5

Sealing the vapor barrier You'll want to seal the vapor barrier to the fan housing using an acoustic sealant like OSI® SC-170™, or similar product (you might have to do this from above). Just make sure the sealant is approved for use with vapor barrier, some sealants won't adhere well to the vapor barrier. If there is enough plastic to lap up the side of ...


5

You could use a spray foam insulation like Great Stuff. It sticks to just about everything and expands to fill voids.


5

If you have access to the attic; and presumably the top of the bathroom fan, you may be able to follow the duct. If you don't have access to the top side of the fan, you could remove the cover and take a peek inside. You should be able to get a glimpse of the outlet, which should allow you to determine if there's ducting attached. In my house, the ...


5

No, this is not a code requirement for laundry rooms in dwelling units (at least in the 2012 IBC). In fact, most dryers are essentially acting as exhaust fans when they run because they take air from the room and exhaust it outside.


5

(I'm an American living in Austria.) My first thought was something related to the heating system too (although we're not heating yet in Vienna). I would still call the Rauchfangkehrer (chimney sweeps). There should be a flyer in the entry area of your building for the one responsible for your area. In Vienna, the flyer is usually yellow with a stylized ...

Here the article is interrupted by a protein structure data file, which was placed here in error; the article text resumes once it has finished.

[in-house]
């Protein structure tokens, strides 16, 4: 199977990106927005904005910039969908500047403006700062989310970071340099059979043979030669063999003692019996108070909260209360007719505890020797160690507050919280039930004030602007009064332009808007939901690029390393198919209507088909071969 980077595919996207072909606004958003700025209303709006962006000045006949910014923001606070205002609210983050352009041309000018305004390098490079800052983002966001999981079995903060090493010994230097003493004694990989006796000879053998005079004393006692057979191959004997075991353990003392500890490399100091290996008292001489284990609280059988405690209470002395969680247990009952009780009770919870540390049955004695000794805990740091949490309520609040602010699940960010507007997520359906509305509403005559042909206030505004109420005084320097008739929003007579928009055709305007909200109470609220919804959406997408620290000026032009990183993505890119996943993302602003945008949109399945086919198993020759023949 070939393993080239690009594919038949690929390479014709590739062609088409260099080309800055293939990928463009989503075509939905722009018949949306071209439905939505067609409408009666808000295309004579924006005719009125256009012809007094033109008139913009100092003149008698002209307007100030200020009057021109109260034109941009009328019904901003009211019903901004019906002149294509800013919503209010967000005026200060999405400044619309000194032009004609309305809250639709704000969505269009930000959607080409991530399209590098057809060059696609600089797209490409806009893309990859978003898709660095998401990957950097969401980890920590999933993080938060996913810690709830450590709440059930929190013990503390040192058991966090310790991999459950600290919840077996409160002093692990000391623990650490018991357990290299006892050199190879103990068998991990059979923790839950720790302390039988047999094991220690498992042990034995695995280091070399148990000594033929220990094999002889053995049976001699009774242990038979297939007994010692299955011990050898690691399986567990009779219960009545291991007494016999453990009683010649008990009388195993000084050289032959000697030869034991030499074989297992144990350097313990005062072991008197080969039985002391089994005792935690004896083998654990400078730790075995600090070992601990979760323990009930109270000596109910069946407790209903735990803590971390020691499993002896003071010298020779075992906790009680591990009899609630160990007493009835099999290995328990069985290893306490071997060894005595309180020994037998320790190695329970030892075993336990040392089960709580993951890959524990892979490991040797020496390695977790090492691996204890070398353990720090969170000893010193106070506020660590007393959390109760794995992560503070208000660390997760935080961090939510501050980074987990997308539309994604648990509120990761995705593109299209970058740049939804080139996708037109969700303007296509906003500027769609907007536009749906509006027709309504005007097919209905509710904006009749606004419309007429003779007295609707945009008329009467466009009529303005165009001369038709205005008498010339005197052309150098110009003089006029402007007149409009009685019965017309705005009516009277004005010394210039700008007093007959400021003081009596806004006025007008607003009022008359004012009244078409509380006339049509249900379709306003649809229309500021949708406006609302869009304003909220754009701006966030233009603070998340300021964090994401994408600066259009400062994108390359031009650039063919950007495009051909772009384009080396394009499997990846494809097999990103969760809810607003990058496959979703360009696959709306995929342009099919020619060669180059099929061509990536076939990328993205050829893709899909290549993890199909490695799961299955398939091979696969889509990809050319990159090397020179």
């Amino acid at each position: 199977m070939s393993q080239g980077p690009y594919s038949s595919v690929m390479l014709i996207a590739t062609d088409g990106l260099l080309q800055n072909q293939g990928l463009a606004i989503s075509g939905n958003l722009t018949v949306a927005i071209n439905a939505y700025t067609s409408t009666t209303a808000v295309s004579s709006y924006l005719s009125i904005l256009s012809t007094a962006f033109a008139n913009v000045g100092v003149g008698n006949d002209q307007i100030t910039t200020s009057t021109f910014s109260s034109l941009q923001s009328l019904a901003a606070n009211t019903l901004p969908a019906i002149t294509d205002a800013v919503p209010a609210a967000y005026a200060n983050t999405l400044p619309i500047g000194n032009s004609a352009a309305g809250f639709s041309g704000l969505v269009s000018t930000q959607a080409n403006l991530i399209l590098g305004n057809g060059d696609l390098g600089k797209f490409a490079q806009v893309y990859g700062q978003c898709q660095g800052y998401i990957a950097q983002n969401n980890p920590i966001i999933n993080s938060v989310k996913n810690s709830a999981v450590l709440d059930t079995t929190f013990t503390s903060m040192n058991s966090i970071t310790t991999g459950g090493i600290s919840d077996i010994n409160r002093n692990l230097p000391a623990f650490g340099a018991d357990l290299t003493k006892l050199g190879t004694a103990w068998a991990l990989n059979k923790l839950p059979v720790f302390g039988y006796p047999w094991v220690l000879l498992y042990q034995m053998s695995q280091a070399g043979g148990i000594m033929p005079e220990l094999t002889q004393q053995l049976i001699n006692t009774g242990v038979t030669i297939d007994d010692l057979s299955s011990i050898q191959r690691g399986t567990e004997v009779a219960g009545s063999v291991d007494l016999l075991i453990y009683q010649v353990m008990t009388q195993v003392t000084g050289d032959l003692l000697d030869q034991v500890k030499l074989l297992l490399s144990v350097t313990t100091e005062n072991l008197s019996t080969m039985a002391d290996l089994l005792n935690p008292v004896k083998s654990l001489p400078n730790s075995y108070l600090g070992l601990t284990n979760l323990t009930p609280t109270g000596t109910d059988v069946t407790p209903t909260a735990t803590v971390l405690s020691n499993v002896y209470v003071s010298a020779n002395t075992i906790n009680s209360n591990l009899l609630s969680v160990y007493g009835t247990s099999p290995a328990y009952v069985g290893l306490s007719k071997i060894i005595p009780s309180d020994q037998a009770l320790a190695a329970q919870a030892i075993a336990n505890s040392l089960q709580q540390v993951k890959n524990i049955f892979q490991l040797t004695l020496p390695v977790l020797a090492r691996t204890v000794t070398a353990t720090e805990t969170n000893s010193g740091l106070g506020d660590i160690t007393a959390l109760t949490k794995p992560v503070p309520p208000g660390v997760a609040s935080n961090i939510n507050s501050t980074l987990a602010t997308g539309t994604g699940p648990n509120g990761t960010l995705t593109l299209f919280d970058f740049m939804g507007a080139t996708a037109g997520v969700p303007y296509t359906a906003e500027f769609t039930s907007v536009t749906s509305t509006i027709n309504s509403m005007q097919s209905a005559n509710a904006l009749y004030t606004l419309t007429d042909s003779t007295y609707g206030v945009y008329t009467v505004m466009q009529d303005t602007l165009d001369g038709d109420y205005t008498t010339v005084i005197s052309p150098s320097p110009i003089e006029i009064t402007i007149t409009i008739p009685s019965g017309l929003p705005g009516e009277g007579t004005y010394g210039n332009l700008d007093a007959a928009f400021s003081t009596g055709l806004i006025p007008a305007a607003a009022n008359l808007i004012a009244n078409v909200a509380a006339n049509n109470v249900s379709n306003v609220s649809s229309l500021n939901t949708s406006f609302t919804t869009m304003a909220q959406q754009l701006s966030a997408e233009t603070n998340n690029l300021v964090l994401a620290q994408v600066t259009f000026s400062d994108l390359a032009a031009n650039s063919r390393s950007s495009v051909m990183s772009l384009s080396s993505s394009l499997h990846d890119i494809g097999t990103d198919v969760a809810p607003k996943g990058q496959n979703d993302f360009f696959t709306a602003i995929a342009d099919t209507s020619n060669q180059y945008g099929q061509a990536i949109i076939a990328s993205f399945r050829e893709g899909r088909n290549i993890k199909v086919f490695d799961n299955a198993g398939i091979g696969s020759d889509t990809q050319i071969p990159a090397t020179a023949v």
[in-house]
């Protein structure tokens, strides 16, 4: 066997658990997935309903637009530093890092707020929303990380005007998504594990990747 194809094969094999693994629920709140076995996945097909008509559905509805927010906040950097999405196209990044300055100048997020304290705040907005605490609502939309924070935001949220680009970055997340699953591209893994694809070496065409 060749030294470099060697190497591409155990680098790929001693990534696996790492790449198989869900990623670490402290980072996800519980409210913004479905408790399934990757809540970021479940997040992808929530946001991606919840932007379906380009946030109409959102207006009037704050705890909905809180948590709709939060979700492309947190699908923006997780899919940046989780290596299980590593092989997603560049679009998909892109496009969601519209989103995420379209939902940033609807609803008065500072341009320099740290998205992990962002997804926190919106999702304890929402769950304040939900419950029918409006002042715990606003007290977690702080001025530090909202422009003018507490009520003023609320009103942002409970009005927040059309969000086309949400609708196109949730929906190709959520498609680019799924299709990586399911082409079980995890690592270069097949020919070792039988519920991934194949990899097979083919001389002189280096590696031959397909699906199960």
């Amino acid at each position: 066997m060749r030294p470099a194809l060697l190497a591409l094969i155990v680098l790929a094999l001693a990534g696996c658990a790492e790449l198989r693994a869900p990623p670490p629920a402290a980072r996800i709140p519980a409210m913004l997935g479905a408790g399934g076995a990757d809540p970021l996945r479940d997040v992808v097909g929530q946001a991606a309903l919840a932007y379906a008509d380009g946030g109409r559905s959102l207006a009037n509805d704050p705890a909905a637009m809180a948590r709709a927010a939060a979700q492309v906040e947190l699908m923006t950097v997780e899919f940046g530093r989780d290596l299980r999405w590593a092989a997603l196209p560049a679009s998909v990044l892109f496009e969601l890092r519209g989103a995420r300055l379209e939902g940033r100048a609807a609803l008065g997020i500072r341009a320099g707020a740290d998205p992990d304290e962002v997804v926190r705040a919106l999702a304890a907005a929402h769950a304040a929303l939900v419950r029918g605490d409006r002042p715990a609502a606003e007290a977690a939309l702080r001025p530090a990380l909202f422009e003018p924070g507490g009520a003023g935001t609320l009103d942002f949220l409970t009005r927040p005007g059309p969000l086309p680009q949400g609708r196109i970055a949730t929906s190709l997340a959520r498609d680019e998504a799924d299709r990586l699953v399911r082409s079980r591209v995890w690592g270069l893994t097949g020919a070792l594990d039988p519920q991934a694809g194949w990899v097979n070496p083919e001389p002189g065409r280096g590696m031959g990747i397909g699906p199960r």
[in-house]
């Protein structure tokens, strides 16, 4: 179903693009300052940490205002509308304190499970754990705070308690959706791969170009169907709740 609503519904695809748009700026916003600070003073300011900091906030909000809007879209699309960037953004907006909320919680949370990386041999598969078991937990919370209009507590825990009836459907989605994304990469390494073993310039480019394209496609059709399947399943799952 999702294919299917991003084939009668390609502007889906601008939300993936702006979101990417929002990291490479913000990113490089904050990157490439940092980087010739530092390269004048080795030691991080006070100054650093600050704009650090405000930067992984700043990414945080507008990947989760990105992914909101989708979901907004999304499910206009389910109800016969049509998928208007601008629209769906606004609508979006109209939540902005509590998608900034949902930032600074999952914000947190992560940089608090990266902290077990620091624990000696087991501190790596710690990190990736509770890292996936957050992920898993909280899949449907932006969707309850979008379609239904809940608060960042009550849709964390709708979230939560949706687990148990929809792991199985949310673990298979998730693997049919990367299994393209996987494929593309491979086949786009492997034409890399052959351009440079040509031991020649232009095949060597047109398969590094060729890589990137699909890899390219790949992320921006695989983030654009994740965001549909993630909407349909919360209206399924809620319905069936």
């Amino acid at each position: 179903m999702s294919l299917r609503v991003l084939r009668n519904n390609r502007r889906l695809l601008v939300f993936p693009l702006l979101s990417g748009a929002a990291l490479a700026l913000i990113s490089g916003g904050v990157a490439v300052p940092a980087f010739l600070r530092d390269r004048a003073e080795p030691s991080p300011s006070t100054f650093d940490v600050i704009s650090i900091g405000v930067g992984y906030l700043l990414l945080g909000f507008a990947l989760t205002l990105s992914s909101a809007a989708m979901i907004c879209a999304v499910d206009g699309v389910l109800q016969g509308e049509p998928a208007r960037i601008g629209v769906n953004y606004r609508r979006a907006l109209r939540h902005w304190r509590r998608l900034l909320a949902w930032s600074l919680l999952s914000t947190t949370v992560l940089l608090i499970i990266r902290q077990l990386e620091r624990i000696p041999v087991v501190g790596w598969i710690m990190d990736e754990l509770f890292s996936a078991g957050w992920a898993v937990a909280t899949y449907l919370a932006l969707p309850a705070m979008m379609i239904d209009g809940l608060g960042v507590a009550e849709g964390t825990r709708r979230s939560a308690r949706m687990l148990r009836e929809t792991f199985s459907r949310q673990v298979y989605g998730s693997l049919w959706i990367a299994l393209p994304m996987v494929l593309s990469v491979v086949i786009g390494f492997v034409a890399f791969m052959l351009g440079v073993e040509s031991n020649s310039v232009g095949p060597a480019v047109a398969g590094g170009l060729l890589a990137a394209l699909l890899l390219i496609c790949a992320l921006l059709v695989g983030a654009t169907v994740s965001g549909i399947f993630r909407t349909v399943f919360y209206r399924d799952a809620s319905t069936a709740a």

5

The accumulated dust is going to have minimal affect its performance as a fan. But feel free to vacuum/brush it if that makes you happier. Lacking a description of the noise, it probably needs bearing lubrication. In many apartments, the bathroom exhaust fan is most of the ventilation you get. Not running it may lead to mold problems due to excess moisture ...


5

The answer to your question depends on many exact details of your existing circumstances. Are you building anew, or are you modifying an existing construction? If modifying, do you have access to run new cables? Is power supplied at the fan location or must you draw power from one of the bathrooms? The following diagram assumes power supplied at the fan ...


4

DO NOT VENT TO THE ATTIC. I speak from experience. While trying to sell my (town) house I discovered a mold problem in the attic. We had a bathroom venting to a duct that was just stapled to a roof joist. I knew this was there and monitored it over the course of the 5 years I occupied it. Of course, it was never a problem until we went to sell it, then ...